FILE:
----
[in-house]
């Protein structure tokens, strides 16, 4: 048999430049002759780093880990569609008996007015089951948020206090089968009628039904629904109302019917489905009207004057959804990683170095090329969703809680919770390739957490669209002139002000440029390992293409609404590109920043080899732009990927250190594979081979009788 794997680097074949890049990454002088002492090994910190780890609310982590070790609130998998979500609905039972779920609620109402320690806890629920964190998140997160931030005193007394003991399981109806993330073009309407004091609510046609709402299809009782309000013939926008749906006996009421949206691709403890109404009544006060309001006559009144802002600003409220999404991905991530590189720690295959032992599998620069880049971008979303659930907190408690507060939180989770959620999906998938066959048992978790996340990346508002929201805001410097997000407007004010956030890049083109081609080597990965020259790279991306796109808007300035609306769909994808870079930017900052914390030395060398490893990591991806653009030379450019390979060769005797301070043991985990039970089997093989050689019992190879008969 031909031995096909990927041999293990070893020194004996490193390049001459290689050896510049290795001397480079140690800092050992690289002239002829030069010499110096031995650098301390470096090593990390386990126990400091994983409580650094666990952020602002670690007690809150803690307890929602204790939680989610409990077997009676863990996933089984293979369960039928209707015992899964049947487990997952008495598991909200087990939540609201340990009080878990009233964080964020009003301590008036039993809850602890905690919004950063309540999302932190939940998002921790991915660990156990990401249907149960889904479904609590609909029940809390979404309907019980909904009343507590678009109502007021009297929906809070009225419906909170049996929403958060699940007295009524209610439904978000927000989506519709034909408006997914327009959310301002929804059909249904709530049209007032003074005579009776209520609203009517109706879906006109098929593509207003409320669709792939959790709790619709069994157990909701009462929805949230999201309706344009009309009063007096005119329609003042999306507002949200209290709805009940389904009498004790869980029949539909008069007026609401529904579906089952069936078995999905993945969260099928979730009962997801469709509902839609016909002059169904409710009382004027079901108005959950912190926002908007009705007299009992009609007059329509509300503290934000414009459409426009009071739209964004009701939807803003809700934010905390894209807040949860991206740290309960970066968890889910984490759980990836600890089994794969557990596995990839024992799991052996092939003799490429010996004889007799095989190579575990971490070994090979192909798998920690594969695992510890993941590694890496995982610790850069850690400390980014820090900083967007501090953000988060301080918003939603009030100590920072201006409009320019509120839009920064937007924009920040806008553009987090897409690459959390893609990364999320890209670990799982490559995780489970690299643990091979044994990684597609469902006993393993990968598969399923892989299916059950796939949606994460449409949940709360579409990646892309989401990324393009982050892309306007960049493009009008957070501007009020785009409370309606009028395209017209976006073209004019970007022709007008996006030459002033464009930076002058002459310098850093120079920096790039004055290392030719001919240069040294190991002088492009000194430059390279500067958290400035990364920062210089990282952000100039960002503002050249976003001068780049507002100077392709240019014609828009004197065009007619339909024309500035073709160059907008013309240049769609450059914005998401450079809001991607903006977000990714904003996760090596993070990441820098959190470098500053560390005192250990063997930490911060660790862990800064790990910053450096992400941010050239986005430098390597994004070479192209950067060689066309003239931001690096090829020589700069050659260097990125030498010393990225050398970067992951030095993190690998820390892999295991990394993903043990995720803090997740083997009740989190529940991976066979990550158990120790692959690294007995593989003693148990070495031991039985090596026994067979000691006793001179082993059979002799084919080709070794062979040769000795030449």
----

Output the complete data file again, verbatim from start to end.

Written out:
[in-house]
């Protein structure tokens, strides 16, 4: 048999430049002759780093880990569609008996007015089951948020206090089968009628039904629904109302019917489905009207004057959804990683170095090329969703809680919770390739957490669209002139002000440029390992293409609404590109920043080899732009990927250190594979081979009788 794997680097074949890049990454002088002492090994910190780890609310982590070790609130998998979500609905039972779920609620109402320690806890629920964190998140997160931030005193007394003991399981109806993330073009309407004091609510046609709402299809009782309000013939926008749906006996009421949206691709403890109404009544006060309001006559009144802002600003409220999404991905991530590189720690295959032992599998620069880049971008979303659930907190408690507060939180989770959620999906998938066959048992978790996340990346508002929201805001410097997000407007004010956030890049083109081609080597990965020259790279991306796109808007300035609306769909994808870079930017900052914390030395060398490893990591991806653009030379450019390979060769005797301070043991985990039970089997093989050689019992190879008969 031909031995096909990927041999293990070893020194004996490193390049001459290689050896510049290795001397480079140690800092050992690289002239002829030069010499110096031995650098301390470096090593990390386990126990400091994983409580650094666990952020602002670690007690809150803690307890929602204790939680989610409990077997009676863990996933089984293979369960039928209707015992899964049947487990997952008495598991909200087990939540609201340990009080878990009233964080964020009003301590008036039993809850602890905690919004950063309540999302932190939940998002921790991915660990156990990401249907149960889904479904609590609909029940809390979404309907019980909904009343507590678009109502007021009297929906809070009225419906909170049996929403958060699940007295009524209610439904978000927000989506519709034909408006997914327009959310301002929804059909249904709530049209007032003074005579009776209520609203009517109706879906006109098929593509207003409320669709792939959790709790619709069994157990909701009462929805949230999201309706344009009309009063007096005119329609003042999306507002949200209290709805009940389904009498004790869980029949539909008069007026609401529904579906089952069936078995999905993945969260099928979730009962997801469709509902839609016909002059169904409710009382004027079901108005959950912190926002908007009705007299009992009609007059329509509300503290934000414009459409426009009071739209964004009701939807803003809700934010905390894209807040949860991206740290309960970066968890889910984490759980990836600890089994794969557990596995990839024992799991052996092939003799490429010996004889007799095989190579575990971490070994090979192909798998920690594969695992510890993941590694890496995982610790850069850690400390980014820090900083967007501090953000988060301080918003939603009030100590920072201006409009320019509120839009920064937007924009920040806008553009987090897409690459959390893609990364999320890209670990799982490559995780489970690299643990091979044994990684597609469902006993393993990968598969399923892989299916059950796939949606994460449409949940709360579409990646892309989401990324393009982050892309306007960049493009009008957070501007009020785009409370309606009028395209017209976006073209004019970007022709007008996006030459002033464009930076002058002459310098850093120079920096790039004055290392030719001919240069040294190991002088492009000194430059390279500067958290400035990364920062210089990282952000100039960002503002050249976003001068780049507002100077392709240019014609828009004197065009007619339909024309500035073709160059907008013309240049769609450059914005998401450079809001991607903006977000990714904003996760090596993070990441820098959190470098500053560390005192250990063997930490911060660790862990800064790990910053450096992400941010050239986005430098390597994004070479192209950067060689066309003239931001690096090829020589700069050659260097990125030498010393990225050398970067992951030095993190690998820390892999295991990394993903043990995720803090997740083997009740989190529940991976066979990550158990120790692959690294007995593989003693148990070495031991039985090596026994067979000691006793001179082993059979002799084919080709070794062979040769000795030449």